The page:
Though Ciara, 29, identified as a Christian in an interview in August, she has been far less outspoken about her faith (and almost silent about it before she met Wilson). On a late night show on Bravo, she recently explained their abstinence without mentioning God at all. “It allows us to create a foundation and a friendship with each other.” When asked when they’ll finally have sex, she told host Andy Cohen, “You’ll have to ask him.”

People aren’t sure whether to applaud the celebrity couple's restraint or question it. Cohen said to Ciara, “Good for you.” The guest appearing alongside her, Joy Behar, asked whether she was lying, then whether Wilson was gay.

A few other Christian celebrities have spoken about dating without sex. Bachelor contestant Sean Lowe, after losing his virginity in college, recommitted himself to abstinence and didn’t have sex again until he married the woman he met on the reality show last year, at age 30. Think Like A Man actress Megan Good is writing a book with her husband, a Seventh-day Adventist minister who works in Hollywood, about their decision to save sex for marriage. It’s called The Wait.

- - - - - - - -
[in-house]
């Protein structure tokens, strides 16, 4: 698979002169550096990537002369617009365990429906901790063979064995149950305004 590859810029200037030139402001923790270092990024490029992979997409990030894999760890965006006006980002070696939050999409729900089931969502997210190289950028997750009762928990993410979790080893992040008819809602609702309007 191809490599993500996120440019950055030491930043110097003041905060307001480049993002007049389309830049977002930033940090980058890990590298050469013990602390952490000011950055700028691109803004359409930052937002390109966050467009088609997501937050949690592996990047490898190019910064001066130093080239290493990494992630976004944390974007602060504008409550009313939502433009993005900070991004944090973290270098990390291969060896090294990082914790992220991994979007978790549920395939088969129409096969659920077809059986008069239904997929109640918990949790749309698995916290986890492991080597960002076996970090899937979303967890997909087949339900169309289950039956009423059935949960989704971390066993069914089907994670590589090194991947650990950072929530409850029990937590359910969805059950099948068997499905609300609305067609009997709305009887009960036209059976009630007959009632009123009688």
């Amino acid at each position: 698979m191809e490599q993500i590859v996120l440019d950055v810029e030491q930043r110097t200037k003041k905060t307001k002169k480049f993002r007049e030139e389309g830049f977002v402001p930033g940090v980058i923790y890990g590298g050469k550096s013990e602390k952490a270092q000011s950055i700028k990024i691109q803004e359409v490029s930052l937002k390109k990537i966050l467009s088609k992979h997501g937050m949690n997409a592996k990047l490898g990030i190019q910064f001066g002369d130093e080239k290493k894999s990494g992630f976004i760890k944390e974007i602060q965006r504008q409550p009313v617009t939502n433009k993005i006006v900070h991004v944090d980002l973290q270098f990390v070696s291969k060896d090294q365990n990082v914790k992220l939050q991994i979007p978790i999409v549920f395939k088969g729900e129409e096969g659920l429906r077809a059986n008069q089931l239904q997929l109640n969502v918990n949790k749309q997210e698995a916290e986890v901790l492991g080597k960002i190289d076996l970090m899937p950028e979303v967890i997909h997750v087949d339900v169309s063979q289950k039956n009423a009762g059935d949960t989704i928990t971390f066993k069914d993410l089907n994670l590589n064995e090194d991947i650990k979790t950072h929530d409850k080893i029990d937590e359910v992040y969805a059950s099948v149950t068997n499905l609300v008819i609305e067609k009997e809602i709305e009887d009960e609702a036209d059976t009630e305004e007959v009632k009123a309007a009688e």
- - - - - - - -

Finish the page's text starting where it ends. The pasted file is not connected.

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These cases are still notable exceptions in a hyper-sexualized society. But the truth is: the amount we encounter sex in entertainment and media distorts our view of real-life sex. Just because we see sex everywhere doesn’t mean everyone is having it.

Let’s start with the young crowd. The number of teens having sex is at its lowest in 25 years. The prevalence of sex among 15- to 19-year-olds has dropped 14 percent for girls and 22 percent for boys since 1980, according to new data released by the Centers for Disease Control and Prevention.